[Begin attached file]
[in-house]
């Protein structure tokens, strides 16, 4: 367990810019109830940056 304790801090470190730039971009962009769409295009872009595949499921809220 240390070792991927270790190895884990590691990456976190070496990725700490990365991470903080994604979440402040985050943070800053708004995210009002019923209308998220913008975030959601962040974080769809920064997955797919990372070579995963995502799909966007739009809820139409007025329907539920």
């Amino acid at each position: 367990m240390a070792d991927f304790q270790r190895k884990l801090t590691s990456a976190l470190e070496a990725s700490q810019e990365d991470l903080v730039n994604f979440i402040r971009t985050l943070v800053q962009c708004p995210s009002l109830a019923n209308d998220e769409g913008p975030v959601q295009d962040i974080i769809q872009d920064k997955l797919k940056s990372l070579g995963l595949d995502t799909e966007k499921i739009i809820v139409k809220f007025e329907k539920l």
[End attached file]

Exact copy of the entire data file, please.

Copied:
[in-house]
């Protein structure tokens, strides 16, 4: 367990810019109830940056 304790801090470190730039971009962009769409295009872009595949499921809220 240390070792991927270790190895884990590691990456976190070496990725700490990365991470903080994604979440402040985050943070800053708004995210009002019923209308998220913008975030959601962040974080769809920064997955797919990372070579995963995502799909966007739009809820139409007025329907539920």
């Amino acid at each position: 367990m240390a070792d991927f304790q270790r190895k884990l801090t590691s990456a976190l470190e070496a990725s700490q810019e990365d991470l903080v730039n994604f979440i402040r971009t985050l943070v800053q962009c708004p995210s009002l109830a019923n209308d998220e769409g913008p975030v959601q295009d962040i974080i769809q872009d920064k997955l797919k940056s990372l070579g995963l595949d995502t799909e966007k499921i739009i809820v139409k809220f007025e329907k539920l």